On PBS NewsHour, I heard the following conversation. (At around 13:40 of the video.)

A: Where are you going to be and what are you going to be doing on Christmas?

B: I'm going to spend it at a quiet dinner with my wife. We will do what we did over Thanksgiving. I will Zoom in my three daughters, so we can have a chat and maybe share a glass of Prosecco with them.

I guess the expression I will Zoom in my three daughters is equal to in other words "I will have a Zoom video-chat with my three daughters." Am I correct? Is the phrase commonly used in English speaking countries today?

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    Zoom has become widely known to the general public only as a result of this year's restrictions on movement and social interaction. No doubt people are finding colloquial ways to refer to it, in the same way that we use to google for _to perform a search using Google or another search engine'. Dec 22 '20 at 14:08
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    I have not heard this exact phrase used before, but it is parallel to a phrasal verb expression that has been common in the business world for decades: conference in, which means "add someone to a conference call." For example, I might say on a phone call: "I think we're both confused; let's conference in Mary because she's the real expert." Dec 22 '20 at 14:57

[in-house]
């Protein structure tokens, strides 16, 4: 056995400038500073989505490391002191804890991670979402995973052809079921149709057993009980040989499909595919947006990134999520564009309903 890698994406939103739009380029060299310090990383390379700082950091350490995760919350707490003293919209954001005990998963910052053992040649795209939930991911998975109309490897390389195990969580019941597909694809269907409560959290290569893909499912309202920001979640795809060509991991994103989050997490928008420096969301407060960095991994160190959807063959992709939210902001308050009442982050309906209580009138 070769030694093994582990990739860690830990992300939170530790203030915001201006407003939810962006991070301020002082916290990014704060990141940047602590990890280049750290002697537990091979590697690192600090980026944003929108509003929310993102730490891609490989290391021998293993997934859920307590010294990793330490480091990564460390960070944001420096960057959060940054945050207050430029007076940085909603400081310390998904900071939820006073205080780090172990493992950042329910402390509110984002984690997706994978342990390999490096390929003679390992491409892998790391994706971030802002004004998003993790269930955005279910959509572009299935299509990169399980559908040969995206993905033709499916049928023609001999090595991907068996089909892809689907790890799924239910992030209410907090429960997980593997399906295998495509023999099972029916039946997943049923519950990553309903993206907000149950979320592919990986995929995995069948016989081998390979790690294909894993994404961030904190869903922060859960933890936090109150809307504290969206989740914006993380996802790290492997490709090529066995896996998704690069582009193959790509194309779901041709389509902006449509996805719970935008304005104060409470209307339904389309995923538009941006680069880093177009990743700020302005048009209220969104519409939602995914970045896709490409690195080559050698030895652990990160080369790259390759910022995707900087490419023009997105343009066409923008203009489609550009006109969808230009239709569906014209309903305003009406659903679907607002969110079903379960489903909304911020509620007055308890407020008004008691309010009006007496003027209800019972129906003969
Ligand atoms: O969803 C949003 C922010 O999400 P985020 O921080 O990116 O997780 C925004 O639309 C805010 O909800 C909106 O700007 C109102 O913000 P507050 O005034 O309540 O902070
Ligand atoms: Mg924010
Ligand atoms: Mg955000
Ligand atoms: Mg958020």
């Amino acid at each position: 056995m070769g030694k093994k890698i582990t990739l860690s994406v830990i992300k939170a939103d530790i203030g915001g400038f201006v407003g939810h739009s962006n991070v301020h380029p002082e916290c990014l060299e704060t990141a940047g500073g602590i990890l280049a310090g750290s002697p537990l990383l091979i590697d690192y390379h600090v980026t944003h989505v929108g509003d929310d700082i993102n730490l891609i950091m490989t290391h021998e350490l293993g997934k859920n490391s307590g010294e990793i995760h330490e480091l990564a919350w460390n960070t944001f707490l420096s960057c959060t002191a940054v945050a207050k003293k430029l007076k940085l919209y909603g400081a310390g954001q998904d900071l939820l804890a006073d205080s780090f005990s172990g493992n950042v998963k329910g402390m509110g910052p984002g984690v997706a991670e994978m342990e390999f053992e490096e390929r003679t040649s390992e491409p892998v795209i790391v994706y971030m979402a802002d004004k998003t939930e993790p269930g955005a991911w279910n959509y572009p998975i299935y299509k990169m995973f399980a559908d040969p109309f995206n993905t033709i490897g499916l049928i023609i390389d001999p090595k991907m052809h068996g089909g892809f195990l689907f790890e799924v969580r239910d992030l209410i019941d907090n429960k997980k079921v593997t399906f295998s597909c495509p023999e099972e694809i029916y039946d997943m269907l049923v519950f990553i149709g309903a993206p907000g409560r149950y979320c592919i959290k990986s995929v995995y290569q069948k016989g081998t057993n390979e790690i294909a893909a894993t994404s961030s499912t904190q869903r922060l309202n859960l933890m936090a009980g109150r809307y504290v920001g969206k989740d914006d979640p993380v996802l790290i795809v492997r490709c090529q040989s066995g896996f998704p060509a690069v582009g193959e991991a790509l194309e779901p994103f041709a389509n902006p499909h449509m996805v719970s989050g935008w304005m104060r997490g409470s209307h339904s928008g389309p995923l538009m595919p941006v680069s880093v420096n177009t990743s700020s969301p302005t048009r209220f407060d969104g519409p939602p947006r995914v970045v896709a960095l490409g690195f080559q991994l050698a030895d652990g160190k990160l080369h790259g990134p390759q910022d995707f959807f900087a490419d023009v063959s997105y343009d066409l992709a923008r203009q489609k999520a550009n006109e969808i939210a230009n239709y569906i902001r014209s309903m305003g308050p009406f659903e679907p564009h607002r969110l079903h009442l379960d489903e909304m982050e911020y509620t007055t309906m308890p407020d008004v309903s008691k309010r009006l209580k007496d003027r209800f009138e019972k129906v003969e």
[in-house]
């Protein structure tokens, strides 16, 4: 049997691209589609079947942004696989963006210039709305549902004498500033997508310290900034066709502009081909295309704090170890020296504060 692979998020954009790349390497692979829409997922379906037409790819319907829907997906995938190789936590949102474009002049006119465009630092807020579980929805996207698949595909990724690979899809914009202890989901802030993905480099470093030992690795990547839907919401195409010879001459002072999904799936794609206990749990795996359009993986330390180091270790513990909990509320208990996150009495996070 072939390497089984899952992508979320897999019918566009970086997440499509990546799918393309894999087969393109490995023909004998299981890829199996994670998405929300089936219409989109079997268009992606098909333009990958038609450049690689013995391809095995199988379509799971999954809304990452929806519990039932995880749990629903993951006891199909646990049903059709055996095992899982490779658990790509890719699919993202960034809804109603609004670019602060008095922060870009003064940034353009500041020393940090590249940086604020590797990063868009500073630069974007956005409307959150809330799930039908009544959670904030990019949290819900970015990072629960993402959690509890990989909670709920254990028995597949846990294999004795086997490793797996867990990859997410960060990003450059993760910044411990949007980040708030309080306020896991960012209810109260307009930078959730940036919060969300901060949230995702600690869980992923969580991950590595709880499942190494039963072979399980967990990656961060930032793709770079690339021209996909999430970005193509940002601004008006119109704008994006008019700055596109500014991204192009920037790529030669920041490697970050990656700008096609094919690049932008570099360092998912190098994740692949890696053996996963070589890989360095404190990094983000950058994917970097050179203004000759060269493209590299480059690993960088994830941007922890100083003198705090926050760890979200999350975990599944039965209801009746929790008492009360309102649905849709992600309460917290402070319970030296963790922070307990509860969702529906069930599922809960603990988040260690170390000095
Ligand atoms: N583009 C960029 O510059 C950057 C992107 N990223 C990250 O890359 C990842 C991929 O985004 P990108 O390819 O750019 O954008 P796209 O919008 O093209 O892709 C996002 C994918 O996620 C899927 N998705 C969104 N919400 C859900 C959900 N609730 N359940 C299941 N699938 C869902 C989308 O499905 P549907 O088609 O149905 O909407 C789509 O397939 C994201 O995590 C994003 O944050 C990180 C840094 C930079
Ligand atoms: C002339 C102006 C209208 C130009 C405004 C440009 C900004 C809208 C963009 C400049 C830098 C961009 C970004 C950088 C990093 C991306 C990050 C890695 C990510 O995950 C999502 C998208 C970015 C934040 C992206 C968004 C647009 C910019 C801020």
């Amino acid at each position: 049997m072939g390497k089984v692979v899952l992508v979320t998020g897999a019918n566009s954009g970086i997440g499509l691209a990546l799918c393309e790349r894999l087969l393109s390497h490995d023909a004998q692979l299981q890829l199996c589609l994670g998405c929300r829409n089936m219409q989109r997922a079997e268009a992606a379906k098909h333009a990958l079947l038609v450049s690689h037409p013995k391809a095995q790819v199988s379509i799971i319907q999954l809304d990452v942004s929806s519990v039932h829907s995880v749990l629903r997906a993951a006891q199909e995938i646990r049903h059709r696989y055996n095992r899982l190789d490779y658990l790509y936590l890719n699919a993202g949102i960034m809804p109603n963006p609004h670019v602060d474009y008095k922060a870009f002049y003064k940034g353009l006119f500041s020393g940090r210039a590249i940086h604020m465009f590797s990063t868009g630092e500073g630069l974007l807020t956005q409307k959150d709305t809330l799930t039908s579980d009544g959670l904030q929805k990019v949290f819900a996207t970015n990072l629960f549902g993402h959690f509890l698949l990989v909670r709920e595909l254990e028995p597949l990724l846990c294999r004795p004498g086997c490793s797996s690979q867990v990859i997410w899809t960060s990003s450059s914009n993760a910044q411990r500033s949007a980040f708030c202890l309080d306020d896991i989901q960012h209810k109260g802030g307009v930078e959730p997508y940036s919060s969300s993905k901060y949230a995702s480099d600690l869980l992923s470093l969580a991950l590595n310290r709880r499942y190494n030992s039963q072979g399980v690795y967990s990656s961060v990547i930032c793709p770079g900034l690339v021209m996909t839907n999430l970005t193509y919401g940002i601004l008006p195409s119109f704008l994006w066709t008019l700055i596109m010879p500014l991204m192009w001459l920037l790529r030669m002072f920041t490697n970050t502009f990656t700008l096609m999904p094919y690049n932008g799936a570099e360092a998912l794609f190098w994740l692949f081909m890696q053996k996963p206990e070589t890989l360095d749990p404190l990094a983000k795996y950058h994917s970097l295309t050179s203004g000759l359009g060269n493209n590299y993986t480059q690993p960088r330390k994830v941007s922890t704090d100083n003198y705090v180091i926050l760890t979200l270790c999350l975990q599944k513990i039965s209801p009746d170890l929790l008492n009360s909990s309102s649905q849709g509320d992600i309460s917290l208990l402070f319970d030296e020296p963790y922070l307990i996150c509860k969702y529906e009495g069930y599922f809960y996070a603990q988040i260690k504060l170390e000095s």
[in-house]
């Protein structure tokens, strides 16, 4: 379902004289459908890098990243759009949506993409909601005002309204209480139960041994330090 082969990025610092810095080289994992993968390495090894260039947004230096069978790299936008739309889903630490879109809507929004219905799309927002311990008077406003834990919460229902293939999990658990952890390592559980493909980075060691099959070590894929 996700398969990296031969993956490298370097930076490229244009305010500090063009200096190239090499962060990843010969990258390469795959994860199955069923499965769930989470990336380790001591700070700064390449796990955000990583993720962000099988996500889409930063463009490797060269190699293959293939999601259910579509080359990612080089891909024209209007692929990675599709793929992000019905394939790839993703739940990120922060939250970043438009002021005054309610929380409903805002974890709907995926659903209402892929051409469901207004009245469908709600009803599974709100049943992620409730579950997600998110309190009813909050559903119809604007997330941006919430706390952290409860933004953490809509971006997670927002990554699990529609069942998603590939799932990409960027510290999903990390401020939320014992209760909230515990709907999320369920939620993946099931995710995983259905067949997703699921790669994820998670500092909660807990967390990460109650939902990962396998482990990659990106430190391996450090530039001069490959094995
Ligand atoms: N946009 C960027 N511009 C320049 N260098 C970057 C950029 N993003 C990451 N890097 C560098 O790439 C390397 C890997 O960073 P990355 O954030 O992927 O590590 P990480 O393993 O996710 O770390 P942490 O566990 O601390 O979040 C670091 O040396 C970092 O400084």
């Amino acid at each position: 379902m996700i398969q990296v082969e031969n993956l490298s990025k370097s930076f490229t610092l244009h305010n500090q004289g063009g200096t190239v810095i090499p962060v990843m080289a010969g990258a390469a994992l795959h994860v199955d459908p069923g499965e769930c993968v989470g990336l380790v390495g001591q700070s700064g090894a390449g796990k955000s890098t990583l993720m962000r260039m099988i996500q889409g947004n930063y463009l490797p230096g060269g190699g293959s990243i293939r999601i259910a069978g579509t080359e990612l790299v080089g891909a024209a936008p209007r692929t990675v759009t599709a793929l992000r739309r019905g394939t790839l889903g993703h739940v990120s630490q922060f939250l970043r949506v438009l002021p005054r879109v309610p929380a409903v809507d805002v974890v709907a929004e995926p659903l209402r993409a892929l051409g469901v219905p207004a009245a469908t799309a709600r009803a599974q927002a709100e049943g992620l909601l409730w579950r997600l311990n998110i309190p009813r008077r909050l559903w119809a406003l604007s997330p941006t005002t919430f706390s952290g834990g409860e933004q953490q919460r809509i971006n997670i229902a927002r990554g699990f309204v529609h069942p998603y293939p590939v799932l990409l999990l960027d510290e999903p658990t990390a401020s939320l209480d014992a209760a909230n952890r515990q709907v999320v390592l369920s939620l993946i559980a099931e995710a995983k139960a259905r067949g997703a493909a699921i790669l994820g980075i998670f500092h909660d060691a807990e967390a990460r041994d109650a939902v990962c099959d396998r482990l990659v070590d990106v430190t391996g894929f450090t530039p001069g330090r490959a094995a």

I don’t think I’ve ever heard “zoom in someone” (nor can I find similar examples online), though it sounds idiomatic enough to me. I would interpret it the same as you, though with a bit of nuance. To me it is a bit closer in meaning to “call in” or “conference in”: the daughters are being brought in or added in.

As for what native speakers usually say, it is common to say “zoom someone”, meaning to meet with someone on Zoom, as in this example:

 I have been teaching college for 20 years, so being in front of a room full of students doesn’t bother me. It turns out, however, that Zooming a bunch of students kind of does. — Zoom Teaching

It’s also common to say “zoom in”, with no object, meaning to join a Zoom meeting:

All you have to do is Zoom in and join the discussion! — Virtual Tuesday Night Book Club

You can also say “zoom with someone” (much like we say that we meet with someone):

How to Zoom with the ACS Senior Chemists Committee

Sometimes Zoom is capitalized when using it as a verb, sometimes not. It’a also common to see quotes around it (especially when people talk about “zooming in”) as not everyone has fully accepted it as an expression.

(It’s perhaps somewhat relevant to note that I am not only a native English speaker but a Zoom expert as my job has me involved with everything Zoom, including announcing meetings.)

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